Under the supervision of Dr. Mark Ellison, I worked alongside my mentee, Nerica Normil, in the Chemistry Department, to modify an organic compound in order to deliver antibiotics into a drug-resistant bacterial colony. Our hopes were to overcome the resistance in these colonies by hiding an antibiotic on the organic compound we synthesized in lab. We worked with nano-graphene oxide, a sheet of carbon measuring one carbon atom thick.
Becoming a mentor in my lab increased my passion for my research, and I was able to learn so much more about my project by teaching my student. Working together was extremely rewarding, and I loved how passionate Nerica became about our research by the end of our two months together. Watching her become confident in the unfamiliar lab was one of my proudest moments of the summer. We will be furthering our research together in the chemistry lab during my remaining year at Ursinus.
I began research in the Chemistry Department as a sophomore at Ursinus. Dr. Mark Ellison and I began a project using nano-graphene oxide. Our goal was to use this carbon product to deliver antibiotics into E. coli, bacteria which contained a plasmid that coded for an efflux pump, which increases antibiotic resistance by pumping the antibiotic, tetracycline, out of the cytoplasm of the cell. Along with Nerica Normil, I was able to modify graphene to make it more soluble, and attach the antibiotic. We increased the solubility of our compound by adding a polyethylene glycol chain to the nano-graphene oxide ribbon. Then, we delivered this compound into the bacterial cells, and were able to see some inhibition of bacterial growth. Our goal for the future is to increase the amount of antibiotic being delivered into the bacterial cells, and prevent this antibiotic from falling off by manipulating our attachment procedure.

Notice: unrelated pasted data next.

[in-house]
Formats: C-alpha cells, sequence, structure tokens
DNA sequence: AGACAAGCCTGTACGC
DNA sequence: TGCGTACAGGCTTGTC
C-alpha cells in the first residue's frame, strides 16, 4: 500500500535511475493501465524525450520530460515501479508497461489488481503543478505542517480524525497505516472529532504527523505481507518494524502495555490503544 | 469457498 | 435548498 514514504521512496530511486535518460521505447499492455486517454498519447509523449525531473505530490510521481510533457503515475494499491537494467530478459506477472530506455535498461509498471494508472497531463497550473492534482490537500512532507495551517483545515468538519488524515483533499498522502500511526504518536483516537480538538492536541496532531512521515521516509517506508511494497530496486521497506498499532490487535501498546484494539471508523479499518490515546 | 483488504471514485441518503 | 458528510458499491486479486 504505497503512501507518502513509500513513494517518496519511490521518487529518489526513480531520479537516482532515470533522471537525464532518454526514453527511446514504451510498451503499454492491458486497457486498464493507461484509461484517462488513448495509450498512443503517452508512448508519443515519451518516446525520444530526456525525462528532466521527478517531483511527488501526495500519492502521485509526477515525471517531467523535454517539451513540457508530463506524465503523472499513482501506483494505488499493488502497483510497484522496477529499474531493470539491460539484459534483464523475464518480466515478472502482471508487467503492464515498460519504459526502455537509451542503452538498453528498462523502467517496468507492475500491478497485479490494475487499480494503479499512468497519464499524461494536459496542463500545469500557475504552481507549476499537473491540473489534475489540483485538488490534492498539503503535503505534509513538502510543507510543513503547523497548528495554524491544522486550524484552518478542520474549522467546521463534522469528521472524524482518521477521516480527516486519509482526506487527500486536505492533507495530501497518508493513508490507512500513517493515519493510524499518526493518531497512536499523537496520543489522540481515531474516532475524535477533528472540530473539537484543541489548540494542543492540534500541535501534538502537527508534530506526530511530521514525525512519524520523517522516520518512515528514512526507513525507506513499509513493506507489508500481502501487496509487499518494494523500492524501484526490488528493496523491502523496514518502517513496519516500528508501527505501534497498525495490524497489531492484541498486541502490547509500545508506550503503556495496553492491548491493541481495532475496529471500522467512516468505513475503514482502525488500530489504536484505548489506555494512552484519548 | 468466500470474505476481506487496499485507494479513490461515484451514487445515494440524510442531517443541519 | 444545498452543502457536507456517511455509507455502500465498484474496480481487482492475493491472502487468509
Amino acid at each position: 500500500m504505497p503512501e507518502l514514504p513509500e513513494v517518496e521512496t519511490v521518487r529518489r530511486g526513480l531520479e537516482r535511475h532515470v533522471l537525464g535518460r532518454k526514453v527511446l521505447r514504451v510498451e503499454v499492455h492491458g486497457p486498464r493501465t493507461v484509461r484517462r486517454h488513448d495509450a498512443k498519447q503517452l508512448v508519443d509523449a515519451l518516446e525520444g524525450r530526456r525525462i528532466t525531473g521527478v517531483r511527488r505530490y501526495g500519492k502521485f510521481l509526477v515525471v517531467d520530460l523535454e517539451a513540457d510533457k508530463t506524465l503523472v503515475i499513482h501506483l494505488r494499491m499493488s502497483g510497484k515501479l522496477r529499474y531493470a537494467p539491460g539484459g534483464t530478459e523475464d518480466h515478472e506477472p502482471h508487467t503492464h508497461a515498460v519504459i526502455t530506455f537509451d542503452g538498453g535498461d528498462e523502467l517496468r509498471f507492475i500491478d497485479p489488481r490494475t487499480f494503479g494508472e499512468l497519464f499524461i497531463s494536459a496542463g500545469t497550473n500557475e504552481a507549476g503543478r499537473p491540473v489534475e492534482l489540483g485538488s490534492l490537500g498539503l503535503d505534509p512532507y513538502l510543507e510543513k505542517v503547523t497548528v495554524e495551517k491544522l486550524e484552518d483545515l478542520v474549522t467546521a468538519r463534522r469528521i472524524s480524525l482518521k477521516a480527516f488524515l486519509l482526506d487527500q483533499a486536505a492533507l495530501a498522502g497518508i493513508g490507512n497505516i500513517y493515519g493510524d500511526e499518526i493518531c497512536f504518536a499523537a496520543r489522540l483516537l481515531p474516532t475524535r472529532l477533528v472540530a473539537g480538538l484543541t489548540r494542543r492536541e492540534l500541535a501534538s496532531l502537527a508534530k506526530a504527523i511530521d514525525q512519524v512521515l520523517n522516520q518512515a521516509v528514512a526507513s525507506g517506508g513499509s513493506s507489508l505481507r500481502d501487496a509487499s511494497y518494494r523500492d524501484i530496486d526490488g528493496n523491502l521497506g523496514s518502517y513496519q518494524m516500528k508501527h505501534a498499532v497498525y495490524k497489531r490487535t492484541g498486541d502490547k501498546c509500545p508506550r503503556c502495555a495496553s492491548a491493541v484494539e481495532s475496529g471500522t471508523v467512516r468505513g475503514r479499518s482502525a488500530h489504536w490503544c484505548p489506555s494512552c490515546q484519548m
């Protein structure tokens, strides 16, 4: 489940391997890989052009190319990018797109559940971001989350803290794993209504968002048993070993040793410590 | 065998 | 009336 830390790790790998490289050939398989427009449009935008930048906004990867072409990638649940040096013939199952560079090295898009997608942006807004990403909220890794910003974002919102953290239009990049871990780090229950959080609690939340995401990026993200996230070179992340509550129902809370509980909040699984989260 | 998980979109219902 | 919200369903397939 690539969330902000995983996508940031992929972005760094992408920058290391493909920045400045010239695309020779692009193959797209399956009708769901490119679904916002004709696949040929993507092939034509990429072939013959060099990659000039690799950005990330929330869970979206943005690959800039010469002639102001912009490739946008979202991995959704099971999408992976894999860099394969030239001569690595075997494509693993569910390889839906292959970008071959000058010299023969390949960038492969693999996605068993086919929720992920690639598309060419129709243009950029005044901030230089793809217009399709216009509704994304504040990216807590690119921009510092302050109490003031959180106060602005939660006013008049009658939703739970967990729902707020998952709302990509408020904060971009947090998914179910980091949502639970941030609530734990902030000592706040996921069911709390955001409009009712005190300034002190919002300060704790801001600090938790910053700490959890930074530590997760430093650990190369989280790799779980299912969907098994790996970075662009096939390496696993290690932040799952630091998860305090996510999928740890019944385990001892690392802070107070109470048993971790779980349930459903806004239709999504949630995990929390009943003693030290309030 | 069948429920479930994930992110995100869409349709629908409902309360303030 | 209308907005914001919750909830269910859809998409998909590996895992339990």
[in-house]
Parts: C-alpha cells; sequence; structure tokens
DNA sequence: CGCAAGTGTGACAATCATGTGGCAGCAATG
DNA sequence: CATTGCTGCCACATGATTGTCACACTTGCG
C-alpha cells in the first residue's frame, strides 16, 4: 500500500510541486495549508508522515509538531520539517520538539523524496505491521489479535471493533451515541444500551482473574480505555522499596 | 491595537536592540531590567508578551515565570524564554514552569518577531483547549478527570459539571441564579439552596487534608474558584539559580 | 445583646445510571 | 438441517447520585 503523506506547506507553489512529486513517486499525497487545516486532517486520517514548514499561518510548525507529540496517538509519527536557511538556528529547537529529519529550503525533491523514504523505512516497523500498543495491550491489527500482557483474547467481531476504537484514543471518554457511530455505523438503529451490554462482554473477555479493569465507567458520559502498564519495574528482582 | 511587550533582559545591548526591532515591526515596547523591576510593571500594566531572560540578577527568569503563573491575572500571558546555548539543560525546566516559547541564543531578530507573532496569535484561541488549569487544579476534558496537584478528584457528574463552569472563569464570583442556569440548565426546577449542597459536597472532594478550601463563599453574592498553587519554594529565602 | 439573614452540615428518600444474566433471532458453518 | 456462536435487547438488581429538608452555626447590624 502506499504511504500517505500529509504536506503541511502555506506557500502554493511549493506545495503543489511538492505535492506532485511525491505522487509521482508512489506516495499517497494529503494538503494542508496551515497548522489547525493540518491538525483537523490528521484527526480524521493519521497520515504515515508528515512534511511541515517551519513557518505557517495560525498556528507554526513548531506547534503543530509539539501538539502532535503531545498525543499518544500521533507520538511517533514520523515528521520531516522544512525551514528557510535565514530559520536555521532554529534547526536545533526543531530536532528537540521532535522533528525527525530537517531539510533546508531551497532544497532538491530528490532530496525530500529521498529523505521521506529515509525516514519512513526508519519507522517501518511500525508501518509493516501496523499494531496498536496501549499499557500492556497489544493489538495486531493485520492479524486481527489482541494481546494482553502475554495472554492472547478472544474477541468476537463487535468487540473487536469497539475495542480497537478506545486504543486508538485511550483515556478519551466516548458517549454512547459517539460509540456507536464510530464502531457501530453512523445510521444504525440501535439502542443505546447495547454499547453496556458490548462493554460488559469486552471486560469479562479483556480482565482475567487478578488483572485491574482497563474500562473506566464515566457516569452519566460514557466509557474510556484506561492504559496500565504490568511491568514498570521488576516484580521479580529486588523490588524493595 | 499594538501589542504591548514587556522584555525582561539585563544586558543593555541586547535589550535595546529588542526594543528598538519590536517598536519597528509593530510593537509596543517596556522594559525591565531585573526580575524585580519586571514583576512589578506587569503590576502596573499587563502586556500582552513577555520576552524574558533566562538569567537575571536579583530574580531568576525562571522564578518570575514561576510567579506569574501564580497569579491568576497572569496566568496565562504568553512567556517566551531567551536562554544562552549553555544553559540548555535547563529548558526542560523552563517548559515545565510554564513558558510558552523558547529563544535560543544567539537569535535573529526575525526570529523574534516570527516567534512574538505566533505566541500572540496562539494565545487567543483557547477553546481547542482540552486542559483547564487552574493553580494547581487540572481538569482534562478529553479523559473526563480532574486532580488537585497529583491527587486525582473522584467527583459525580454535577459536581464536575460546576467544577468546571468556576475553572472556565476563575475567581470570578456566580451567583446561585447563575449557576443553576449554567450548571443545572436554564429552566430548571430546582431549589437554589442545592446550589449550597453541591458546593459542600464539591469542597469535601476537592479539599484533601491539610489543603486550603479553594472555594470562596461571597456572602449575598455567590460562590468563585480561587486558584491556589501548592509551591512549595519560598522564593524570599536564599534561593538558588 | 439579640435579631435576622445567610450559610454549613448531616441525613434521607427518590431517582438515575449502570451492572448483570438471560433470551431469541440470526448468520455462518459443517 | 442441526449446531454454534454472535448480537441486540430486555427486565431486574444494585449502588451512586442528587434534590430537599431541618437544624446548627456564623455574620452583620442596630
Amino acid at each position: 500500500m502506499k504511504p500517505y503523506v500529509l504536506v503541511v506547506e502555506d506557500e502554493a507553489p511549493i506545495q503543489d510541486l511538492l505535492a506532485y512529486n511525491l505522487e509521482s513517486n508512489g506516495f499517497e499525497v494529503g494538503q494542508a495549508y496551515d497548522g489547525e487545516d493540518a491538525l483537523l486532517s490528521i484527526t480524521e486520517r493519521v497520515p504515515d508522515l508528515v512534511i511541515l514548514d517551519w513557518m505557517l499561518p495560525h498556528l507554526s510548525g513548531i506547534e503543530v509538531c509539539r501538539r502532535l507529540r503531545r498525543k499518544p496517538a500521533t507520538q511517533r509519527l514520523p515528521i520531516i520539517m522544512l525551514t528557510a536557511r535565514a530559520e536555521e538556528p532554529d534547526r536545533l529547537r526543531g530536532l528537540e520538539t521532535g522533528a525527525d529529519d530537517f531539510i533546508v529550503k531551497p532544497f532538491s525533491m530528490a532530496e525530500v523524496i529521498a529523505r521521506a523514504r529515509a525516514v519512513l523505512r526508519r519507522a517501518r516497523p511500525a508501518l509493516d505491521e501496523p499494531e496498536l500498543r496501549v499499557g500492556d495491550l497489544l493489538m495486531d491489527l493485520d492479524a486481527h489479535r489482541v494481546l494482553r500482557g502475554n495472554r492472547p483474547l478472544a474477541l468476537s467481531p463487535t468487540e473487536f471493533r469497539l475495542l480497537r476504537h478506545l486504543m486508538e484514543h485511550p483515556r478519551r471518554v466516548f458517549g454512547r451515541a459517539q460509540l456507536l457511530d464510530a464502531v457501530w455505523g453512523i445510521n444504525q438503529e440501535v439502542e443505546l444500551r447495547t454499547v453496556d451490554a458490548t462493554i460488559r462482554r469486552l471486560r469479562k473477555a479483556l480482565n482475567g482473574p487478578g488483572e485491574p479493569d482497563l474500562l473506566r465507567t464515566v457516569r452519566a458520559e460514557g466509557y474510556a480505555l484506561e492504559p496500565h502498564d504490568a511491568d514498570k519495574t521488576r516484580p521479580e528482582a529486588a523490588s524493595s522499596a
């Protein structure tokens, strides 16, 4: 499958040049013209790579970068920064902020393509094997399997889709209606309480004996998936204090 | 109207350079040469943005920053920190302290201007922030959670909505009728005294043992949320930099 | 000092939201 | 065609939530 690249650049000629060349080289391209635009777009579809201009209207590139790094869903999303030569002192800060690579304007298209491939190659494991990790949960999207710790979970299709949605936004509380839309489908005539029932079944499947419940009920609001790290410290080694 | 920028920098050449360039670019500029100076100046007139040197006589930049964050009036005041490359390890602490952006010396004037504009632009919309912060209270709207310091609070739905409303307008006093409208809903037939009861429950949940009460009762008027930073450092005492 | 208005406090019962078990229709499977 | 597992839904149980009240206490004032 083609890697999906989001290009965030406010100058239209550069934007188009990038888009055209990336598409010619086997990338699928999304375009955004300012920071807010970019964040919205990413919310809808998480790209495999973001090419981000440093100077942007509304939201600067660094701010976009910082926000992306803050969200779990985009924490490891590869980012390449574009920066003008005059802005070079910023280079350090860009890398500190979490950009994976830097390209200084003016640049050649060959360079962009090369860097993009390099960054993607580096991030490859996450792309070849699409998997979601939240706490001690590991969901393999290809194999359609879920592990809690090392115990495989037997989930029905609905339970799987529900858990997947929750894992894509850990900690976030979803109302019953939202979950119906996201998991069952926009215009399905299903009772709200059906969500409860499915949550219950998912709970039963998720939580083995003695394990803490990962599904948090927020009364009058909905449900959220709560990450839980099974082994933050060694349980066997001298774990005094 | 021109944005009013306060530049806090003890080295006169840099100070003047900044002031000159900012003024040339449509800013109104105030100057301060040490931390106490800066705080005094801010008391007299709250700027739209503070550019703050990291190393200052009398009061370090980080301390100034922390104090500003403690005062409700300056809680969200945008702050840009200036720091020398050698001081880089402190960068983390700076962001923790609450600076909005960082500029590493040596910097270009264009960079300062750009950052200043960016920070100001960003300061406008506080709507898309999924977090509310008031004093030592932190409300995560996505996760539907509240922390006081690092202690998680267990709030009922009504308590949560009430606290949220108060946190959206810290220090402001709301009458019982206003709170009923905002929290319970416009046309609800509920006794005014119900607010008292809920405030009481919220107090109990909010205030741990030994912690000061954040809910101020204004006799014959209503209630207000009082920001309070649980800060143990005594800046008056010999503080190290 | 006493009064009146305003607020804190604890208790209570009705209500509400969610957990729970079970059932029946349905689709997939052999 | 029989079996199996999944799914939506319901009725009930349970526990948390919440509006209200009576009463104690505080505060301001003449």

Life After Ursinus
After graduation I plan to pursue my Ph.D. in Biology, with the hopes of continuing research in the areas of study that I have already been exposed to here at Ursinus.